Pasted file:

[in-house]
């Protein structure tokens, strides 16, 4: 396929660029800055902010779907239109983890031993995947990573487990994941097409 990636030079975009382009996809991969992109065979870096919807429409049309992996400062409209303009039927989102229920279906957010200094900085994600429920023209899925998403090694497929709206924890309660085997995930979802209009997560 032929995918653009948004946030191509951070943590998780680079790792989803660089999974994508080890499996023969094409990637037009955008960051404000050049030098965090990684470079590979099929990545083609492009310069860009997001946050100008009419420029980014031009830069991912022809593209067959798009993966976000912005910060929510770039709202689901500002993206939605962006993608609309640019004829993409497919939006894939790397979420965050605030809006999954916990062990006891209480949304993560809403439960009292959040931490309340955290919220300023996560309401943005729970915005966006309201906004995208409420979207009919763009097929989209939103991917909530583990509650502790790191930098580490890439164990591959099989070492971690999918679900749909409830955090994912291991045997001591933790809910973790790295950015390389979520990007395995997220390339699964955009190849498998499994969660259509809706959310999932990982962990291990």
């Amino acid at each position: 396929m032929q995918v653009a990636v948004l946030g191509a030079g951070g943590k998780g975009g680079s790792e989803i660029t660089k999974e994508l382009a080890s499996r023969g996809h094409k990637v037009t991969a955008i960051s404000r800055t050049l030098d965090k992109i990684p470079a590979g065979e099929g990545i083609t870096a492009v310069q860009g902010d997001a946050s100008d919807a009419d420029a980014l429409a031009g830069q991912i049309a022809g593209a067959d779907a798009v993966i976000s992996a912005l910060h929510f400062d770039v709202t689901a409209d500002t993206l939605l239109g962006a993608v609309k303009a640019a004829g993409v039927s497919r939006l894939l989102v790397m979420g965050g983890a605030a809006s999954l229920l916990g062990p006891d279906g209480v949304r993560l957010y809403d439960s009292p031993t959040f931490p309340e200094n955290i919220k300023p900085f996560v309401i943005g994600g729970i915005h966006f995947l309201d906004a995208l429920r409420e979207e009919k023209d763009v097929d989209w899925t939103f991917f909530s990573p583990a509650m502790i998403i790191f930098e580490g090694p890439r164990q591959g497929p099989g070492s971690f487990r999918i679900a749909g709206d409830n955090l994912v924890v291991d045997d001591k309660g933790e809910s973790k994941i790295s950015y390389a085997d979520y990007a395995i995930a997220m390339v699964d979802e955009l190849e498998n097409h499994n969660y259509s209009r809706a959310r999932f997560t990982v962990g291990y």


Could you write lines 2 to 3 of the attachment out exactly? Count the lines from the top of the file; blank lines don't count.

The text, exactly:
């Protein structure tokens, strides 16, 4: 396929660029800055902010779907239109983890031993995947990573487990994941097409 990636030079975009382009996809991969992109065979870096919807429409049309992996400062409209303009039927989102229920279906957010200094900085994600429920023209899925998403090694497929709206924890309660085997995930979802209009997560 032929995918653009948004946030191509951070943590998780680079790792989803660089999974994508080890499996023969094409990637037009955008960051404000050049030098965090990684470079590979099929990545083609492009310069860009997001946050100008009419420029980014031009830069991912022809593209067959798009993966976000912005910060929510770039709202689901500002993206939605962006993608609309640019004829993409497919939006894939790397979420965050605030809006999954916990062990006891209480949304993560809403439960009292959040931490309340955290919220300023996560309401943005729970915005966006309201906004995208409420979207009919763009097929989209939103991917909530583990509650502790790191930098580490890439164990591959099989070492971690999918679900749909409830955090994912291991045997001591933790809910973790790295950015390389979520990007395995997220390339699964955009190849498998499994969660259509809706959310999932990982962990291990």
């Amino acid at each position: 396929m032929q995918v653009a990636v948004l946030g191509a030079g951070g943590k998780g975009g680079s790792e989803i660029t660089k999974e994508l382009a080890s499996r023969g996809h094409k990637v037009t991969a955008i960051s404000r800055t050049l030098d965090k992109i990684p470079a590979g065979e099929g990545i083609t870096a492009v310069q860009g902010d997001a946050s100008d919807a009419d420029a980014l429409a031009g830069q991912i049309a022809g593209a067959d779907a798009v993966i976000s992996a912005l910060h929510f400062d770039v709202t689901a409209d500002t993206l939605l239109g962006a993608v609309k303009a640019a004829g993409v039927s497919r939006l894939l989102v790397m979420g965050g983890a605030a809006s999954l229920l916990g062990p006891d279906g209480v949304r993560l957010y809403d439960s009292p031993t959040f931490p309340e200094n955290i919220k300023p900085f996560v309401i943005g994600g729970i915005h966006f995947l309201d906004a995208l429920r409420e979207e009919k023209d763009v097929d989209w899925t939103f991917f909530s990573p583990a509650m502790i998403i790191f930098e580490g090694p890439r164990q591959g497929p099989g070492s971690f487990r999918i679900a749909g709206d409830n955090l994912v924890v291991d045997d001591k309660g933790e809910s973790k994941i790295s950015y390389a085997d979520y990007a395995i995930a997220m390339v699964d979802e955009l190849e498998n097409h499994n969660y259509s209009r809706a959310r999932f997560t990982v962990g291990y």